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Was in New Orleans just before Katrina. Stayed at The Windsor Court in the CBD. We were on our way back from visiting a former Plantation going south on Canal which was stopped so we jogged over one block and its like you drove thru a time warp or something. Everyone on their stoop watching ya go by burned out cars, cars on blocks homes just a wreck. Katrina probably did them all a favor
 
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JGalt

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Was in New Orleans just before Katrina. Stayed at The Windsor Court in the CBD. We were on our back from visiting a former Plantation going south on Canal which was stopped so we jogged over one block and its like you drove thru time warp or something. Everyone on their stoop watching ya go by burned out cars, cars on blocks homes just a wreck. Katrina probably did them all a favor
I lived in the quiet little suburb of Irving, TX. right before Katrina. It's midways between Dallas and Ft. Worth. Texas immediately inherited 20,000 school-age and an unknown number of Katrina refugees.

In two short years. Irving, TX had crack heads all over the damned place, robberies, murders, and increases in every other imaginable crime.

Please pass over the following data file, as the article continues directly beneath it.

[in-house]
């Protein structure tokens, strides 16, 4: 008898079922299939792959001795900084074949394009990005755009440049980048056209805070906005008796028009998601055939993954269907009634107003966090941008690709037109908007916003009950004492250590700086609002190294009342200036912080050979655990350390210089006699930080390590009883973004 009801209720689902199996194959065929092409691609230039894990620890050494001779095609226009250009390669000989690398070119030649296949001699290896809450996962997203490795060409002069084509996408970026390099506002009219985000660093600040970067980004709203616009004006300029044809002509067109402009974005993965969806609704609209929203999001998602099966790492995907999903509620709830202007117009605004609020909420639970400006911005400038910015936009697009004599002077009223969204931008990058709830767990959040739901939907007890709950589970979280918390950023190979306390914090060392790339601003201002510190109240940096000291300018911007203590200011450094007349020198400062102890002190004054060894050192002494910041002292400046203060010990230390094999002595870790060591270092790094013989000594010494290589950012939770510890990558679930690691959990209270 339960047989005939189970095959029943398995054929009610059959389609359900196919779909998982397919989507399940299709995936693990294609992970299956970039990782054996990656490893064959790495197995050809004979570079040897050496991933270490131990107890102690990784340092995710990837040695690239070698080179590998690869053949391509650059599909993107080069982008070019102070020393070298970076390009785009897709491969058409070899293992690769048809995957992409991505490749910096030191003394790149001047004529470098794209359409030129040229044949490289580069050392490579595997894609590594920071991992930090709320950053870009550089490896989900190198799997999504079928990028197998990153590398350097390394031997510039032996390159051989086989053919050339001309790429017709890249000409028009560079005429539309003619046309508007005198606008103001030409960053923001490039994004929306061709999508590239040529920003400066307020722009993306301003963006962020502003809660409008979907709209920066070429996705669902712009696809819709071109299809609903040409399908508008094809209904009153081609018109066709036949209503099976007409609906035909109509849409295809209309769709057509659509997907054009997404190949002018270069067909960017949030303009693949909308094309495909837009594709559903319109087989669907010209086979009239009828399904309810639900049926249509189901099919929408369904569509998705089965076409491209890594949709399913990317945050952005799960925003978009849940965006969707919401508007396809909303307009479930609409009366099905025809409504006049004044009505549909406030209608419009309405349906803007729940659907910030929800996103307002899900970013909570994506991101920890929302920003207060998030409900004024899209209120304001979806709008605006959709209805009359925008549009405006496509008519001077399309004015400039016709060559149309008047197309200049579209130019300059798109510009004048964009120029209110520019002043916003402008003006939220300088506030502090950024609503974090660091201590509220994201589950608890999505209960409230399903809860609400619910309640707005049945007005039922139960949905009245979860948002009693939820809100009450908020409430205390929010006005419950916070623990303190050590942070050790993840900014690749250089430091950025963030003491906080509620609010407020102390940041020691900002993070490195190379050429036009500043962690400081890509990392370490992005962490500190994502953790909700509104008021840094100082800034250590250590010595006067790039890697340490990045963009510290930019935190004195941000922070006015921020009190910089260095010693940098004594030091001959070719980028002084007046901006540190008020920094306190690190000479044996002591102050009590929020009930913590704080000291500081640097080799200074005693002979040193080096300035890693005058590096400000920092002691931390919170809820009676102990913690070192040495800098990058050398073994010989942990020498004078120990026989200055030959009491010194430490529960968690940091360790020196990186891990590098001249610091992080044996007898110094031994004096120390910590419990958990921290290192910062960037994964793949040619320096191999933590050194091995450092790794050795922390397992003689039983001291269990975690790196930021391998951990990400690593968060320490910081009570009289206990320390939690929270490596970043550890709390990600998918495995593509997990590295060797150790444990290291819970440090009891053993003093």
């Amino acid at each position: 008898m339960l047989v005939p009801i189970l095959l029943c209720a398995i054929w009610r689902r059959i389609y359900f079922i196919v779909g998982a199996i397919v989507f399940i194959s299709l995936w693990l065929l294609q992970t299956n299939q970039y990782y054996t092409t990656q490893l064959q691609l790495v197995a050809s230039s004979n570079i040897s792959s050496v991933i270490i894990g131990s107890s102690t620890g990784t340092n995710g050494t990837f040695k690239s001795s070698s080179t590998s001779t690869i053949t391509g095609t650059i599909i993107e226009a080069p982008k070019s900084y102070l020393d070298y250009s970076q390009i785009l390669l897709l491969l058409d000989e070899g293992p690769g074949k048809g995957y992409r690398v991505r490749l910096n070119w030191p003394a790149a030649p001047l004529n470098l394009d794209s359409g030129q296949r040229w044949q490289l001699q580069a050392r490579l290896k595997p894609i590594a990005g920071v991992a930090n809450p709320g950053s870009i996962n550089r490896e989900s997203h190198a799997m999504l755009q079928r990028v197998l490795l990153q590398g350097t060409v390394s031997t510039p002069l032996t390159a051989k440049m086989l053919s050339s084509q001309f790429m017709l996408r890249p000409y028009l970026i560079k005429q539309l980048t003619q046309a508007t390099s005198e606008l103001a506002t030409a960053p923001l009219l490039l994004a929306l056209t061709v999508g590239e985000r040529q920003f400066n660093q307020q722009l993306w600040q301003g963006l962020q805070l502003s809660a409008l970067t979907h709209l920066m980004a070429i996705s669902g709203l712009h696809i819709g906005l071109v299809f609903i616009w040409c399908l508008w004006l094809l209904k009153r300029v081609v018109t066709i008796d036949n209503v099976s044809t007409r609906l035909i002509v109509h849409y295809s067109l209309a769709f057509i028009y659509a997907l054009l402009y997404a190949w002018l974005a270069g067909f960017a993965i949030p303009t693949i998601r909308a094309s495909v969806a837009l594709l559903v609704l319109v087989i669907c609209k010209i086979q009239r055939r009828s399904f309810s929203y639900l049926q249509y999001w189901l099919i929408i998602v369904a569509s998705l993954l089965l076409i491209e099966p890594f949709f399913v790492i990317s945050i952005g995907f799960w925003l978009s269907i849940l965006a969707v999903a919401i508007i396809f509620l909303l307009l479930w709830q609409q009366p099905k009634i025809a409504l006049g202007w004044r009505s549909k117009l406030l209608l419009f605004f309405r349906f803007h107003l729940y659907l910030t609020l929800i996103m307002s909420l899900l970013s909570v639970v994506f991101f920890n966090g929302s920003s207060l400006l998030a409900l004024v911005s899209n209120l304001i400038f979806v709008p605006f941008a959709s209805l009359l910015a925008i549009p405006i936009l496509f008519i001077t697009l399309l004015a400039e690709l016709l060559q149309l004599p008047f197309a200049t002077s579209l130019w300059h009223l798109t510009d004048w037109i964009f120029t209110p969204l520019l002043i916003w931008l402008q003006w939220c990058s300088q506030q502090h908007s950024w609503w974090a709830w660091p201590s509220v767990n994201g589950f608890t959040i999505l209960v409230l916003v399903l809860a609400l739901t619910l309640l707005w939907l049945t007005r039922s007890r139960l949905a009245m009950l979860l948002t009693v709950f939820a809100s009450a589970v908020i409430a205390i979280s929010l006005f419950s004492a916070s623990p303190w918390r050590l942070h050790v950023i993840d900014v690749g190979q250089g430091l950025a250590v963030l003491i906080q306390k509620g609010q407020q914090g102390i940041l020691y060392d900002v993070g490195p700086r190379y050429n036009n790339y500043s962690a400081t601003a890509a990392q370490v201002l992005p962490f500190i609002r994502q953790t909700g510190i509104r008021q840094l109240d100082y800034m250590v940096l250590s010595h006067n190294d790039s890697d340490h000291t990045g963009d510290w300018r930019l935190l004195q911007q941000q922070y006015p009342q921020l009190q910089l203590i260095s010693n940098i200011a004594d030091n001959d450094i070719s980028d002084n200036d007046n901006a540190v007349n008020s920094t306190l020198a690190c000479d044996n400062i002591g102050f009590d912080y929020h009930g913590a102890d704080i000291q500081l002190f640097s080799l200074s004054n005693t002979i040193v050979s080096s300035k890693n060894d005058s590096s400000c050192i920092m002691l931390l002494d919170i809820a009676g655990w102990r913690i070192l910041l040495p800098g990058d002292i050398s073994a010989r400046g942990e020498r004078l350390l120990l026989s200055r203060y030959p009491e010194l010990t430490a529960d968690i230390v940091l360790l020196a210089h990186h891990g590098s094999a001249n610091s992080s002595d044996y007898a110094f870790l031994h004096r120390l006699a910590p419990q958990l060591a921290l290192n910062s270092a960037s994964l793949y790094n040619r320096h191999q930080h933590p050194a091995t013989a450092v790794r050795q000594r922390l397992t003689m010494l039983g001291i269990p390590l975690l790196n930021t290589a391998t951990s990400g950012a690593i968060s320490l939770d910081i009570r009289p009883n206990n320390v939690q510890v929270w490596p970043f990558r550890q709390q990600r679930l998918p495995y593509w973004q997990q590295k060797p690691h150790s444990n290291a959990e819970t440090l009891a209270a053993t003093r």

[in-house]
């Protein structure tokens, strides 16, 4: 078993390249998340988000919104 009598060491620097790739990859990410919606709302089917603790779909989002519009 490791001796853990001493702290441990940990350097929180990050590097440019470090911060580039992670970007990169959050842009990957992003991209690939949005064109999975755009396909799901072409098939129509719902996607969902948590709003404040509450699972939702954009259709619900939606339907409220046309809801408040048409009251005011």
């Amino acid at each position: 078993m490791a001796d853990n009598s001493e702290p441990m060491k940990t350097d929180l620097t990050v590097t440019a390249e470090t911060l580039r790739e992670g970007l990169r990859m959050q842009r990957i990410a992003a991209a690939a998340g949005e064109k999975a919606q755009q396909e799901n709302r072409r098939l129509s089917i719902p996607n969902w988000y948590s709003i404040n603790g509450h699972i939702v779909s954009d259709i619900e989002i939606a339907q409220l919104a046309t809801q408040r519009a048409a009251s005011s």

DGS49

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Consider the hundreds and hundreds of Martin Luther King Boulevards (and Avenues and Streets) around the country. Presumably these are all safe from re-naming due to late breaking sensitivity.

Why is it that King's well-known adultery is just a human failing that can't count against him, but white honorees are subject to immediate and violent cancellation if character flaws are identified, even if they are completely consistent with normal activity at the time?
 

JGalt

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Consider the hundreds and hundreds of Martin Luther King Boulevards (and Avenues and Streets) around the country. Presumably these are all safe from re-naming due to late breaking sensitivity.